Life on Earth is a vast jigsaw of plant and animal activity. The world can be split into vegetation regions according to the kind of plants that thrive there. Scientists often break down the vegetation regions into smaller units, such as tropical rainforests or freshwater lakes. They might go further to identify individual trees or a pond. Each unit, where the creatures living there interact with each other, is called an ecosystem.
An ecosystem is a community of living things, or organisms, that all depend on each other. An aquarium like the one in the project is a miniature freshwater ecosystem. All plants need particular conditions of soil and climate to survive. Animals also survive by adapting to, and interacting with, their surroundings and the local climate.
If a particular species from an ecosystem is removed, the existence of other living things is threatened. If the plants on which a certain caterpillar feeds are destroyed, the caterpillars die. Eventually, the birds that feed on the caterpillars, and the foxes that feed on the birds would starve.
Make your own aquarium ecosystem
YOU WILL NEED
Gravel, net, plastic bowl, pitcher, water, aquarium tank, rocks and pieces of wood, water plants, pond water, water animals.
Put the gravel in a net. Rinse it in a plastic bowl of water, or run it under the cold water tap in the sink. This will discourage the formation of green algae.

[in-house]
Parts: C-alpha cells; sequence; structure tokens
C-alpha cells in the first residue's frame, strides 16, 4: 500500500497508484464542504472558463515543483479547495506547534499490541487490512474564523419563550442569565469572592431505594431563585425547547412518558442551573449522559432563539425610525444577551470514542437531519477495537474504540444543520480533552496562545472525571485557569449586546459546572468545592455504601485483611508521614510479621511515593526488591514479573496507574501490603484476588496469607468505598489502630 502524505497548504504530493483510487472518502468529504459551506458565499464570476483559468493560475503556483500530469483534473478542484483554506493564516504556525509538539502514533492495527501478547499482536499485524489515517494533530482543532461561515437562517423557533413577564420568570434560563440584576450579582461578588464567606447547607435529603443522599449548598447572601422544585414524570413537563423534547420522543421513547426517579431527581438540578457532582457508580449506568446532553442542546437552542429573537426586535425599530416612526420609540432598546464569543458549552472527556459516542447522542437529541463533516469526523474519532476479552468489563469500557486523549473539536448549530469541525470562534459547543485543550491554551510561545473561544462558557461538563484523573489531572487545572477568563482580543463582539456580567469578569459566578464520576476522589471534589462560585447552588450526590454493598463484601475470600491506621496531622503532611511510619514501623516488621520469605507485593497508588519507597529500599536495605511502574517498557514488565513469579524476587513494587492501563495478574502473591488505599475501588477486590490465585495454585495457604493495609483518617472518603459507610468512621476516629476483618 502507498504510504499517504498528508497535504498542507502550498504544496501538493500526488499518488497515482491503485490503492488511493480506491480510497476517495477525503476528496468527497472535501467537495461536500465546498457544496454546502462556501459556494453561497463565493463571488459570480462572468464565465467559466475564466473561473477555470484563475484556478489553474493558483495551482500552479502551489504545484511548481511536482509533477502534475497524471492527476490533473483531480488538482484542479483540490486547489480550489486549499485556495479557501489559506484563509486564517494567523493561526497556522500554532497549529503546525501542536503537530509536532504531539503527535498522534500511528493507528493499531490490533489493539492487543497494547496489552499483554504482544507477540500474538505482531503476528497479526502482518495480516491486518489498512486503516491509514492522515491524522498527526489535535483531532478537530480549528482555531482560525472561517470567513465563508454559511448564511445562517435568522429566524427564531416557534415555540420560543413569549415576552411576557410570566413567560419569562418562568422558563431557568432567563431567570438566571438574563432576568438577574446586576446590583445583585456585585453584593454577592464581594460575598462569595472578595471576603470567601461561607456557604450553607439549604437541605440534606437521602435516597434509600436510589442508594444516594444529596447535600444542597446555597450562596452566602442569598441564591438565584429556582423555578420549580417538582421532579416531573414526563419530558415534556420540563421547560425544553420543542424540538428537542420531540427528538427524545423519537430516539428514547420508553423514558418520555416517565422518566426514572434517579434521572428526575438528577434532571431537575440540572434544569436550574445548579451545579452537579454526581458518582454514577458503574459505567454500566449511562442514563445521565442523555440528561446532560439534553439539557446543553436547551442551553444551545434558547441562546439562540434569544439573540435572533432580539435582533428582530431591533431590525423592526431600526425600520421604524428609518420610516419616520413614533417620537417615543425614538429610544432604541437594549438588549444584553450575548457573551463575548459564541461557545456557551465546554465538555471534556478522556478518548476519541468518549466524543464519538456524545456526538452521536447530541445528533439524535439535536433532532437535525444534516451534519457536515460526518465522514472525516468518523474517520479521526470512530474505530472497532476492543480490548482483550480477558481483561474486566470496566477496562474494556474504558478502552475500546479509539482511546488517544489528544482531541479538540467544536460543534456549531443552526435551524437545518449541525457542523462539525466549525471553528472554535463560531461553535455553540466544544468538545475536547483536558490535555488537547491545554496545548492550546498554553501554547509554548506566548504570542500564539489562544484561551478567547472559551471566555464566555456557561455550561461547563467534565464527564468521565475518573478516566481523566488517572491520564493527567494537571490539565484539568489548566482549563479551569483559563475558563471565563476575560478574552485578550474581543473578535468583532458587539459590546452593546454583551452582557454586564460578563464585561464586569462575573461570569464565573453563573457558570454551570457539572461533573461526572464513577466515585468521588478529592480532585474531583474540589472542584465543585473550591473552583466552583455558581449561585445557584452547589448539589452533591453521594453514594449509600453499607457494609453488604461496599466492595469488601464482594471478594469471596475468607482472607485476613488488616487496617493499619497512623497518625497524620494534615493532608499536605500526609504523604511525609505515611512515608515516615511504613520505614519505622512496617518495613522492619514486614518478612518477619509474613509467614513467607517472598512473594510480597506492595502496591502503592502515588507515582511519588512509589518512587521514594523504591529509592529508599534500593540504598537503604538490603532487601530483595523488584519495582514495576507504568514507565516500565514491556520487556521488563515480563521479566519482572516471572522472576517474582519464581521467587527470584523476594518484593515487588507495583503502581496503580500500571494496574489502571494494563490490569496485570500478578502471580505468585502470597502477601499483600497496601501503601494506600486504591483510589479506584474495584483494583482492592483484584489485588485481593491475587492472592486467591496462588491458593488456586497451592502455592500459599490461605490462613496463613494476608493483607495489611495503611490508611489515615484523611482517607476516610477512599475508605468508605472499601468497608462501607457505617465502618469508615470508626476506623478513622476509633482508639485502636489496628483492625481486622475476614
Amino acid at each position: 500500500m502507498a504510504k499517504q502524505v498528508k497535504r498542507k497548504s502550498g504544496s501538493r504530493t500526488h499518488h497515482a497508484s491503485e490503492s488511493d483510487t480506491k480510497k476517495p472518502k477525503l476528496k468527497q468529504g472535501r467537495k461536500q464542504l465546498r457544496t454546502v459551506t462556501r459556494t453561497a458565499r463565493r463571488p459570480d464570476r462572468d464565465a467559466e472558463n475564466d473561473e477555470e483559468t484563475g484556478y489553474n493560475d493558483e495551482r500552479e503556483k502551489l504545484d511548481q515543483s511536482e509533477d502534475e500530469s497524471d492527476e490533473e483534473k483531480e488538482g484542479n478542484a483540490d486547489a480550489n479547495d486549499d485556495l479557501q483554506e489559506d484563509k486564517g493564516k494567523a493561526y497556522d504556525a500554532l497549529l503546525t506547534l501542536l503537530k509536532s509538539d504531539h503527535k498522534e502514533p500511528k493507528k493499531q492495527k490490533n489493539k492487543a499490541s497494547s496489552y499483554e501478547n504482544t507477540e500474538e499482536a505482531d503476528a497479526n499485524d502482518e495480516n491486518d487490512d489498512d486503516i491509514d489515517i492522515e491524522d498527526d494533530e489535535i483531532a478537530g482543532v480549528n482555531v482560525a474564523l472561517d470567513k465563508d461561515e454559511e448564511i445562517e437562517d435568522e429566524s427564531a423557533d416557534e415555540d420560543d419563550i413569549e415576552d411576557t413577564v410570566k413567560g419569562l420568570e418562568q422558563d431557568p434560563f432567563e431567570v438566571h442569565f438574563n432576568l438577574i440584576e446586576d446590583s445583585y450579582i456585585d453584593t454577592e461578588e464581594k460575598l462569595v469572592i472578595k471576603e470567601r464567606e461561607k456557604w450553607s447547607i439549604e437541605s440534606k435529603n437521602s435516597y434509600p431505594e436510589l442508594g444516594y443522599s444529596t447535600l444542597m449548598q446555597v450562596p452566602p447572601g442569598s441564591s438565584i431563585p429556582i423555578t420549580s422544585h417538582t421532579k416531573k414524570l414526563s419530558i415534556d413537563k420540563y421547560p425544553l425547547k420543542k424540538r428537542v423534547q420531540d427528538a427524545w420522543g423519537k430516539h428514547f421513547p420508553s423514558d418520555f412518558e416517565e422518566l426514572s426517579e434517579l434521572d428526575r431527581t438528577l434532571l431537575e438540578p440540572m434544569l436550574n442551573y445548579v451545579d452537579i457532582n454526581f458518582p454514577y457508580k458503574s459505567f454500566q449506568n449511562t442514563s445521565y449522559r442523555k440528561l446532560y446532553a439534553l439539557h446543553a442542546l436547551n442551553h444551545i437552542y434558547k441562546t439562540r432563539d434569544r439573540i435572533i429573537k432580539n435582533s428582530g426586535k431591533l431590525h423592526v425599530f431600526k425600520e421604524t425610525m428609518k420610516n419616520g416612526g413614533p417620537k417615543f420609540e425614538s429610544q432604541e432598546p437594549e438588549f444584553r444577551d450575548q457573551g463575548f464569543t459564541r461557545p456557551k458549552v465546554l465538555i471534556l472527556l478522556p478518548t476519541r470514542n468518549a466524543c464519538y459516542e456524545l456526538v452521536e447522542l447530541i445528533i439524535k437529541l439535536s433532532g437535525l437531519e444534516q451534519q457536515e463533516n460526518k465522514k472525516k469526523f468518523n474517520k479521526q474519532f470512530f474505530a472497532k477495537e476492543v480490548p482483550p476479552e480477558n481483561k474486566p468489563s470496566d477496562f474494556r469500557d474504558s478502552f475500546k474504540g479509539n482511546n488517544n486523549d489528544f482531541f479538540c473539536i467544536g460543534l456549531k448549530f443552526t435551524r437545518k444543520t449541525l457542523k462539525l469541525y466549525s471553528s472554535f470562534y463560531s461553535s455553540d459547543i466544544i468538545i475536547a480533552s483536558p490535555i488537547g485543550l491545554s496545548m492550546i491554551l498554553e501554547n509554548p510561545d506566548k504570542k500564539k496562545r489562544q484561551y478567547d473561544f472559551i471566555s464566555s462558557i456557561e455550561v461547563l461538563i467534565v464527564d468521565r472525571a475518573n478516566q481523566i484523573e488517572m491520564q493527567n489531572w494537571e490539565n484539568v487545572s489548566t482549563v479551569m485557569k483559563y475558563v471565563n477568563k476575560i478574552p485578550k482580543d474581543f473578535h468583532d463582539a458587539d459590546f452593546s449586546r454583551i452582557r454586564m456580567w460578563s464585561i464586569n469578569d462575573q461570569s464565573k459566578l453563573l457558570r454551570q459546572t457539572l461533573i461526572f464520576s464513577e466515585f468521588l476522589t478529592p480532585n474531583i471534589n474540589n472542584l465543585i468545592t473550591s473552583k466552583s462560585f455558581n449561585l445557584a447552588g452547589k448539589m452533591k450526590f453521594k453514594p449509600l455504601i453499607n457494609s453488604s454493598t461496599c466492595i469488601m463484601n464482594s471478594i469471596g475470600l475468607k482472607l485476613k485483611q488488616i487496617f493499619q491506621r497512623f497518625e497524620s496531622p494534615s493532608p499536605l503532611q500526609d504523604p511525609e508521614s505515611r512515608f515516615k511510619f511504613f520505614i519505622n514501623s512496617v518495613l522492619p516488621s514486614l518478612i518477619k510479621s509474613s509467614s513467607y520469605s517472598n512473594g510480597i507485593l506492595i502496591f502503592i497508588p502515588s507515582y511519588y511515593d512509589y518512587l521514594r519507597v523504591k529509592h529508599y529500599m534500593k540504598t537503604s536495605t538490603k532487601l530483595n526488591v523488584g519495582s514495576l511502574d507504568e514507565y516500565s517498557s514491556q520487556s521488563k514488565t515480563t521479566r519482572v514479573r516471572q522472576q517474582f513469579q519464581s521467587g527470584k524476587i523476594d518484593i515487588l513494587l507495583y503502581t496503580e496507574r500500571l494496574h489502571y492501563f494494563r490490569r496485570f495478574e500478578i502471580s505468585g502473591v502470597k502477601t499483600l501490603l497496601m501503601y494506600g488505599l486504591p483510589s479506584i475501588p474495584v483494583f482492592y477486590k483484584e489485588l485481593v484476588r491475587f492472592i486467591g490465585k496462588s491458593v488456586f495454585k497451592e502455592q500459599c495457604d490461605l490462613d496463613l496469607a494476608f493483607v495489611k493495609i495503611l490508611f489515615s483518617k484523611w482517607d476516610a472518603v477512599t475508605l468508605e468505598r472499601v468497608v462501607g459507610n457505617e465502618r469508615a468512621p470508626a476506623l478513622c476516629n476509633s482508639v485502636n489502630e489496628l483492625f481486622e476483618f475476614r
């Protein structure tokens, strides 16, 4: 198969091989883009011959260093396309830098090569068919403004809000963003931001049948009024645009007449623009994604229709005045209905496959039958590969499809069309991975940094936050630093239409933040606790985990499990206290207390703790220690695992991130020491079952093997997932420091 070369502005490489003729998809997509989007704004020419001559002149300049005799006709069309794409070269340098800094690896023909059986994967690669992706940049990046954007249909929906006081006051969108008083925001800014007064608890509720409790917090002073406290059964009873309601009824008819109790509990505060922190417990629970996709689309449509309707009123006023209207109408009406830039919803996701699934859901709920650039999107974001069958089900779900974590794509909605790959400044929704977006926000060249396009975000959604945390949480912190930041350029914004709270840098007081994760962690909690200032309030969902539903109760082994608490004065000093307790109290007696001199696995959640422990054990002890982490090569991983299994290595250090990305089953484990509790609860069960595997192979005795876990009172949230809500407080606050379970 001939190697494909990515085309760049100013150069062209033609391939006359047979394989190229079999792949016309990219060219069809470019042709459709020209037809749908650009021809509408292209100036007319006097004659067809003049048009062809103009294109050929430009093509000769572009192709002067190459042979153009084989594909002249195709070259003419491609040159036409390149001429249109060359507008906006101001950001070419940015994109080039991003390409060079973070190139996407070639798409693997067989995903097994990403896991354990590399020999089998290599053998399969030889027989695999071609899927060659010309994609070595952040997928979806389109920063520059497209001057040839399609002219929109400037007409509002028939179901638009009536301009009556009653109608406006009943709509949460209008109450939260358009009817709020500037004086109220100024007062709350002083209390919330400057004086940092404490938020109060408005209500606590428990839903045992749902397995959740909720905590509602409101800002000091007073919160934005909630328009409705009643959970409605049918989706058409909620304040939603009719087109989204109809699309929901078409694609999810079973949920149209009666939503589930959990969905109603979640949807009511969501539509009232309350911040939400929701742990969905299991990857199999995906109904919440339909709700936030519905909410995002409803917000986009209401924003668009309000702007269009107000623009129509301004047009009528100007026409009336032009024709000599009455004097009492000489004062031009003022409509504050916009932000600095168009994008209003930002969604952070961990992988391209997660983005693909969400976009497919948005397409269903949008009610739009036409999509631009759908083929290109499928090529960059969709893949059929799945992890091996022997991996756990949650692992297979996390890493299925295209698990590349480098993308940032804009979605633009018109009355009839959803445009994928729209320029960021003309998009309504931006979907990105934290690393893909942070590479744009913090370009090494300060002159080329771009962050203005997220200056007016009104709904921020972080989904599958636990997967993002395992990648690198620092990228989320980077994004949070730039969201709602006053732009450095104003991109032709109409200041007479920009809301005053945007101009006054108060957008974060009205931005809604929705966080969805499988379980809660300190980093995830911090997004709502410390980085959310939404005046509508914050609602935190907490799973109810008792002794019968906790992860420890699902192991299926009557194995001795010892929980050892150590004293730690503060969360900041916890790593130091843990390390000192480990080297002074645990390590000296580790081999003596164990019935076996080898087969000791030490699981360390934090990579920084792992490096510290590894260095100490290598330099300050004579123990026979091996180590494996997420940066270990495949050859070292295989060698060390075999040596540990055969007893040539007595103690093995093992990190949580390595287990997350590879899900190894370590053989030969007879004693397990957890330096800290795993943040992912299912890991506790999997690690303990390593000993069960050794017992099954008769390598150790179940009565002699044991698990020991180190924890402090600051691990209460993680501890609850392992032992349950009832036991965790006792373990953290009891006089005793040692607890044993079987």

Spread the gravel unevenly over base of the tank to a depth of about 1¼in. Add rocks and pieces of wood. These give surfaces for snails to feed on.
Fill the tank to about the halfway mark with tap water. Pour the water gently from a pitcher to avoid disturbing the landscape and churning up the gravel.
Add some water plants from an aquarium store. Keep some of them in their pots, but remove the others gently. Then root them in the gravel.
Now add a pitcherful of pond water. This will contain organisms, such as daphnia (water fleas), which add to the life of your aquarium. You can buy pond water in a garden store.
Add a few of the water animals you have collected from local ponds, such as tadpoles in frog spawn, or water snails. Take care not to overcrowd the aquarium.
Place the tank in bright light, but not in direct sunlight. You can watch the plants in the tank grow. Keep the water clean by removing dead matter off the gravel every few weeks.
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